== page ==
Compared to most states, Missouri has very liberal liquor laws, and public intoxication is a crime under state law only in certain limited circumstances. Many local governments, however, have passed their own ordinances that regulate public drinking.
For more information on public intoxication laws generally, see Public Intoxication Laws and Penalties.
It’s important to keep in mind that people who are intoxicated in public and are driving a motor vehicle or operating any other machinery or vehicular equipment while intoxicated can be arrested and convicted of driving under the influence (DUI) or similar crimes.
(Mo. Rev. Stat. § 67.310.)
State Regulation of Drunkenness or Drinking in School, Church, or Court
Unlike many states, Missouri has no general state law against being intoxicated in public, or even drinking in public. But state law does address drinking or being drunk and obnoxious in schools, church, or court.
Under Missouri’s law, it is a crime to be intoxicated and disorderly, or to drink alcohol (or offer to drink alcohol) in any:
- occupied school
- occupied church, or
Courthouses are permitted to allow social events after business hours.
(Mo. Rev. Stat. § 574.075.)
For example, a person who appeared at a court hearing or at a school event and was drunk and yelling could be convicted of public intoxication, as could a person who drank alcohol from a flask during a church service. However, a person who was drunk and yelling or drinking beer on a public street could not be prosecuted under this law, so long as the person was not committing any other crime.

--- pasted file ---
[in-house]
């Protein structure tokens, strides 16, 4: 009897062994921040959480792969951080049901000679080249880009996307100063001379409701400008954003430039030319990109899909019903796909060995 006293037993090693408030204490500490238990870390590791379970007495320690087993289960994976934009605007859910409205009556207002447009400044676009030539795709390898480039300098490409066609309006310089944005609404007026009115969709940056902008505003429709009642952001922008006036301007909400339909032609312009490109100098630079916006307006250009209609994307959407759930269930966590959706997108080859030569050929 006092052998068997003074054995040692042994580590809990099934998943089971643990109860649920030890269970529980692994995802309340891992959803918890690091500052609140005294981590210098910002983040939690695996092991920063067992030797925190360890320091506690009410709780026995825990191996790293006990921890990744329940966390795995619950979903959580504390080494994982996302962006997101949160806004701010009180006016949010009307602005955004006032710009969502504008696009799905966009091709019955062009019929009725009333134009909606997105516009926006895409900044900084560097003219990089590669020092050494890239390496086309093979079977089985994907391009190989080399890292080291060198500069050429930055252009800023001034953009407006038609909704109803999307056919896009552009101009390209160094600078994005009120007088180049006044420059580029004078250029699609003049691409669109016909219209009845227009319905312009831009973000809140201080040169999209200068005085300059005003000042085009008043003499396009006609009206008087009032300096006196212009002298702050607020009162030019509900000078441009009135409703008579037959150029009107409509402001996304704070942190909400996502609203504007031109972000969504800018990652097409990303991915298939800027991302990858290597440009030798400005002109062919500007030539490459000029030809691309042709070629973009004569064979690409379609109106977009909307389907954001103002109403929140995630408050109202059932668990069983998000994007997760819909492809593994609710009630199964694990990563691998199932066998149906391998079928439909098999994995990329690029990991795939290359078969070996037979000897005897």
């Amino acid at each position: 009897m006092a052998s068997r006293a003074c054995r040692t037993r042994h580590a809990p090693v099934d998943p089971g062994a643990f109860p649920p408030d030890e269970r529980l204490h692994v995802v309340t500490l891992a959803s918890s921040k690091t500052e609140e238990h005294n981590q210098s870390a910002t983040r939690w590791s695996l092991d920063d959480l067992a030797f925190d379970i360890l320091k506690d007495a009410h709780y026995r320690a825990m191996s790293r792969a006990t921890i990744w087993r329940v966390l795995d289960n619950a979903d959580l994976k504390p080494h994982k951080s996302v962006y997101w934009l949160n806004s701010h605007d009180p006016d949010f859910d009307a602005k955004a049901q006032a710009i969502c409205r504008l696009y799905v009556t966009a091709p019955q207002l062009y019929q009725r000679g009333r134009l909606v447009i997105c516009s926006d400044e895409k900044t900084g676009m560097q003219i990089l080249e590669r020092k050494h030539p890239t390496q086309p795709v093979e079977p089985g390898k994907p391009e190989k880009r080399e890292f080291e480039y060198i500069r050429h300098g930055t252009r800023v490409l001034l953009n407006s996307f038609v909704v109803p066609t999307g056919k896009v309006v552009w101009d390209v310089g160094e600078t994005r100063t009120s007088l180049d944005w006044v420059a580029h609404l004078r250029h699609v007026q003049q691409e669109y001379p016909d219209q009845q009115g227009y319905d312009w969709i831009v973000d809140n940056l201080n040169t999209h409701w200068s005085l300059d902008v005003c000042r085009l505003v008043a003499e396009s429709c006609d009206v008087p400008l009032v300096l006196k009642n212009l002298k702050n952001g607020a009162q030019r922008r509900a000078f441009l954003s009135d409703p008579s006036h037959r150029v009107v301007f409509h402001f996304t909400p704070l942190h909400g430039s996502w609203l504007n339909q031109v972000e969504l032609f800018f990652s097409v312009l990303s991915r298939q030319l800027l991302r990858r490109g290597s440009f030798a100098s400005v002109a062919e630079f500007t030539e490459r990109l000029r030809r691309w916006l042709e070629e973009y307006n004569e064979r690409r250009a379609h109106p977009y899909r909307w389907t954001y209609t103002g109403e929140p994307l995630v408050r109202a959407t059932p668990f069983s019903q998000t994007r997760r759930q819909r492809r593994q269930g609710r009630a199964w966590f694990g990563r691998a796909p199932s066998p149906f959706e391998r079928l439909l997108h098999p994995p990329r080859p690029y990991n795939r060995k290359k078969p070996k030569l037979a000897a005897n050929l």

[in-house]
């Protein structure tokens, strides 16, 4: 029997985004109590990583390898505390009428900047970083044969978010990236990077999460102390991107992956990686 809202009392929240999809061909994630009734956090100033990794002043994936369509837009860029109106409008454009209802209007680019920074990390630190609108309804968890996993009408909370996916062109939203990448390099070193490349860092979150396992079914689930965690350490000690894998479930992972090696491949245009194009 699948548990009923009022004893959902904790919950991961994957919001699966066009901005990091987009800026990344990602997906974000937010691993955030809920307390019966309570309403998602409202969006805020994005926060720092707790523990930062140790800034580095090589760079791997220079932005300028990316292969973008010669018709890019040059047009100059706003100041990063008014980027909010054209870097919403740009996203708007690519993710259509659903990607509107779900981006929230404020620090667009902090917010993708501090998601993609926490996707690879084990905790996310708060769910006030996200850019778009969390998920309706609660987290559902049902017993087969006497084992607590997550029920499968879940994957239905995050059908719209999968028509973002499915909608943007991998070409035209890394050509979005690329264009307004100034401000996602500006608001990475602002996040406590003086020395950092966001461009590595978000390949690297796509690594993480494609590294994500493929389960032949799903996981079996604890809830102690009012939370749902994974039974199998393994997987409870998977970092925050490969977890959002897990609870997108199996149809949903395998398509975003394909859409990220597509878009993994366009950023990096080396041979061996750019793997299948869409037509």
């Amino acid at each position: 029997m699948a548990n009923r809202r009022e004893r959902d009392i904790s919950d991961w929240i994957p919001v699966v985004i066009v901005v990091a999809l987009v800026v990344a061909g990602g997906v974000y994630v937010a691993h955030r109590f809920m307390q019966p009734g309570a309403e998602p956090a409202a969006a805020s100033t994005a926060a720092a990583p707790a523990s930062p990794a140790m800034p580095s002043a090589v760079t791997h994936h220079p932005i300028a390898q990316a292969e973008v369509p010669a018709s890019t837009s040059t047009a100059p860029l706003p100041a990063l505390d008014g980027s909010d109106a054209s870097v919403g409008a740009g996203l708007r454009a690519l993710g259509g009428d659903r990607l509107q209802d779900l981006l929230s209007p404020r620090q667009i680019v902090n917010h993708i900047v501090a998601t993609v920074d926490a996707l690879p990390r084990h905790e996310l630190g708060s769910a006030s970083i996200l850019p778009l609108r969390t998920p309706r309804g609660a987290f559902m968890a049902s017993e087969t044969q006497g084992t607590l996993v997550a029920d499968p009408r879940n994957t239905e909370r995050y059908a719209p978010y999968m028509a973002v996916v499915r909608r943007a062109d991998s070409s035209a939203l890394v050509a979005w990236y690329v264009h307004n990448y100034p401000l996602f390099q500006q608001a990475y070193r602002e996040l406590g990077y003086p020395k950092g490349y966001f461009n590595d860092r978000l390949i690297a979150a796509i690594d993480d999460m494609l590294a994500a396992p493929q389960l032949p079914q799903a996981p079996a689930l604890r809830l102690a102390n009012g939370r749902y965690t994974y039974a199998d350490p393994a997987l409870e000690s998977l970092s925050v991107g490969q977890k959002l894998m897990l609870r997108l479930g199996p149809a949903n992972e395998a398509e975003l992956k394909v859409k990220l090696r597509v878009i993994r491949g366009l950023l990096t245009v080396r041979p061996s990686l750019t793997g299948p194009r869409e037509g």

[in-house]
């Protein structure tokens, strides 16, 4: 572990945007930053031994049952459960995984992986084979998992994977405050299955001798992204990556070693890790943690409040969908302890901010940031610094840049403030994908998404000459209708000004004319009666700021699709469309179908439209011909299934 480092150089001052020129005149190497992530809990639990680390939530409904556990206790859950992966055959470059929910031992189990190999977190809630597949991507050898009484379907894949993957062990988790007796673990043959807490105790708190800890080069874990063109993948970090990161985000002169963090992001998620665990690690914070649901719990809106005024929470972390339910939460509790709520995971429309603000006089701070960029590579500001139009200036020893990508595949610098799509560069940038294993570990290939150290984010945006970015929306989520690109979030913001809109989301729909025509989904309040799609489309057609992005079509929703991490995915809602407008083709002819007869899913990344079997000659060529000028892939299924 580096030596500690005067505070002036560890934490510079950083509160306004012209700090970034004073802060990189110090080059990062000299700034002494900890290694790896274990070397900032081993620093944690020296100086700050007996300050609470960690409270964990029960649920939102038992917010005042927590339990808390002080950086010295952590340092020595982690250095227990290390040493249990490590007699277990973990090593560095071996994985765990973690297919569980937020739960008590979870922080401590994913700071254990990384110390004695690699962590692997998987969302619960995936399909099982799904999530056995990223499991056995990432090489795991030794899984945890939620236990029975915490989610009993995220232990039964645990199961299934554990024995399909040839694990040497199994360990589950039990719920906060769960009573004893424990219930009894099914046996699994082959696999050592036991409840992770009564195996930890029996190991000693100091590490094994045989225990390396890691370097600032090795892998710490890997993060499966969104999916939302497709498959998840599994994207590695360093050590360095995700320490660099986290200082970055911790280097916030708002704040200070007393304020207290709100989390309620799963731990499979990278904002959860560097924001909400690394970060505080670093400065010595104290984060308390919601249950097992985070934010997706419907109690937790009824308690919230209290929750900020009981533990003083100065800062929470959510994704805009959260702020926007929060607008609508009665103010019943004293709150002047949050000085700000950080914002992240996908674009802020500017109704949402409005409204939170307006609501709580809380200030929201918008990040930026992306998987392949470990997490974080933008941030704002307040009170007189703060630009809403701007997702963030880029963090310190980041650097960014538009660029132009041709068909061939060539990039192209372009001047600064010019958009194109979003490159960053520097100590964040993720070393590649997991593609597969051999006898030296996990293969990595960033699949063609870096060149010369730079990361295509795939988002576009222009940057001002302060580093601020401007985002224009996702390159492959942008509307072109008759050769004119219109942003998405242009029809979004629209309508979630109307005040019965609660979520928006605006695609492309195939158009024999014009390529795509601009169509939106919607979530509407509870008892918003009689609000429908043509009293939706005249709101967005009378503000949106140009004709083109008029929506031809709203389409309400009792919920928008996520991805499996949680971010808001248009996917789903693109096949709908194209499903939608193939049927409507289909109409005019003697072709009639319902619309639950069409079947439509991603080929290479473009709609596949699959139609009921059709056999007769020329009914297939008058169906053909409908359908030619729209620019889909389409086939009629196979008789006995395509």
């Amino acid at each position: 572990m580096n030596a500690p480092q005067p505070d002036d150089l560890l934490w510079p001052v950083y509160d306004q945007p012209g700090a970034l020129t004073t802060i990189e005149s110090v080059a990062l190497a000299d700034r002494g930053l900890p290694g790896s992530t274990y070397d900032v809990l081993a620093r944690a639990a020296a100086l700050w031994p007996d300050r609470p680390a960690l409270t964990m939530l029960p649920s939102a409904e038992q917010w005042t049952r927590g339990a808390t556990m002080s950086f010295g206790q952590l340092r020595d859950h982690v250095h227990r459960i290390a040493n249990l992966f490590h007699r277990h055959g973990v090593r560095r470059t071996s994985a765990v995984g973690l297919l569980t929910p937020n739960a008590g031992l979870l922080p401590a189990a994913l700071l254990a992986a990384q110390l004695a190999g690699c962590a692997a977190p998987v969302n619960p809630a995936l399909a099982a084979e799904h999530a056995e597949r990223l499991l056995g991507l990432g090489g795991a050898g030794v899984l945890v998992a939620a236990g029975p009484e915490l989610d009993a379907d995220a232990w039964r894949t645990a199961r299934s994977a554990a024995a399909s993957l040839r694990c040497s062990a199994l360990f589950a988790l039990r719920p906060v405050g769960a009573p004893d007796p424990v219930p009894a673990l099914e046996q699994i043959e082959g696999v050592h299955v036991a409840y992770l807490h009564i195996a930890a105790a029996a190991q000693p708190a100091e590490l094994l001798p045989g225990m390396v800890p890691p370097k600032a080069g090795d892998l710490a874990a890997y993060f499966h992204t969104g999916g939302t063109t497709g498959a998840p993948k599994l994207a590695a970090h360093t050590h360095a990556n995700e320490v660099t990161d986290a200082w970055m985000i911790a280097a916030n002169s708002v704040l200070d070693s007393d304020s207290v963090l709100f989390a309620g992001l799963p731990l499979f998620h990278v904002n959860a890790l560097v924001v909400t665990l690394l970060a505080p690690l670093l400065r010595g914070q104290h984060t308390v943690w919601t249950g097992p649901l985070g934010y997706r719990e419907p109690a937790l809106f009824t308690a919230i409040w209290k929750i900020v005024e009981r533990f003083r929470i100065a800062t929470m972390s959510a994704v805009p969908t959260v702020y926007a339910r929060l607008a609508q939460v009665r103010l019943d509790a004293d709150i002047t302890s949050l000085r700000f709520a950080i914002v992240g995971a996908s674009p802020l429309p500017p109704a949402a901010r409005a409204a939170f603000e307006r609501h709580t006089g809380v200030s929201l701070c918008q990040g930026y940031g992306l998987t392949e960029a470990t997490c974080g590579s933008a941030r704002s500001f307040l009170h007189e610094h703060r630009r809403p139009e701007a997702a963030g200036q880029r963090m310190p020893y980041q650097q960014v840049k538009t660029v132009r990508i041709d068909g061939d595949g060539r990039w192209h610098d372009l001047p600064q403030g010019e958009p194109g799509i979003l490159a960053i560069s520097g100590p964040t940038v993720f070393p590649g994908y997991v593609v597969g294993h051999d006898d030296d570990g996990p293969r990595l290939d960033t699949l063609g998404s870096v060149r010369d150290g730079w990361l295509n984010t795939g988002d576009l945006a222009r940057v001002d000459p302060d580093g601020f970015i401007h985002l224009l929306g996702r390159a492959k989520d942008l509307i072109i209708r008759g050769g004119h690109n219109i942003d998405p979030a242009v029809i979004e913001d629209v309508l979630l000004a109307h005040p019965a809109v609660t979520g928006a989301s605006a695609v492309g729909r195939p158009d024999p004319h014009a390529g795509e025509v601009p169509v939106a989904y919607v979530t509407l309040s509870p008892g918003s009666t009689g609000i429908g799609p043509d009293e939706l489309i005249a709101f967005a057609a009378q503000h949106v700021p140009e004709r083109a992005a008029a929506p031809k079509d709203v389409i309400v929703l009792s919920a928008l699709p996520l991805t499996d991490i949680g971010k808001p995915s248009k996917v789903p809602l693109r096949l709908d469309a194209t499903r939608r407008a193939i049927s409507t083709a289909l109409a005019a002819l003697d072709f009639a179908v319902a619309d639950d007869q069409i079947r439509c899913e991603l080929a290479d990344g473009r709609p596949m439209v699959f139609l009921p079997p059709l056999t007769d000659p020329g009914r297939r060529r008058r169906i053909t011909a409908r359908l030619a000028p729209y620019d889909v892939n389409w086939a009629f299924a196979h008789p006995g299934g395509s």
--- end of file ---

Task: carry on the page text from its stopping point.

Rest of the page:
In Missouri, cities and counties can regulate the sale and possession of alcohol to certain times, places, and people. For instance, they may forbid drinking in public spaces, including in parks, or on sidewalks and streets.
(See, for example, St. Louis City Rev. Code § 14.05.010; Kansas City Code of Ordinances § 50-152.)
However, cities and counties cannot pass local laws requiring that people be arrested or punished for public intoxication.
(Mo. Rev. Stat. §§ 67.305, 67.310.)
Under Missouri’s laws, a police officer may take an intoxicated or incapacitated person to the person’s home, a treatment facility, or any other appropriate facility, including the local jail, for up to 12 hours. If an officer takes a person into protective custody, the officer is immune from prosecution for false arrest as long as there is reason to believe the person is intoxicated and the officer does not use excessive force.
(Mo. Rev. Stat. § 67.315.)
Public intoxication is a class A misdemeanor, punishable by up to one year in jail and a fine of up to $1,000.
(Mo. Rev. Stat. §§ 557.021, 558.011, 560.016, 574.075.)
The punishment for violating a local ordinance varies.
Obtaining Legal Advice and Representation
If you are arrested for public intoxication, you should contact a Missouri criminal defense attorney. A criminal conviction, even for a minor offense, can have serious consequences, including time in jail, a fine, and a criminal record, which can make it difficult to obtain employment. An attorney can help you navigate the criminal justice system and obtain the best possible outcome.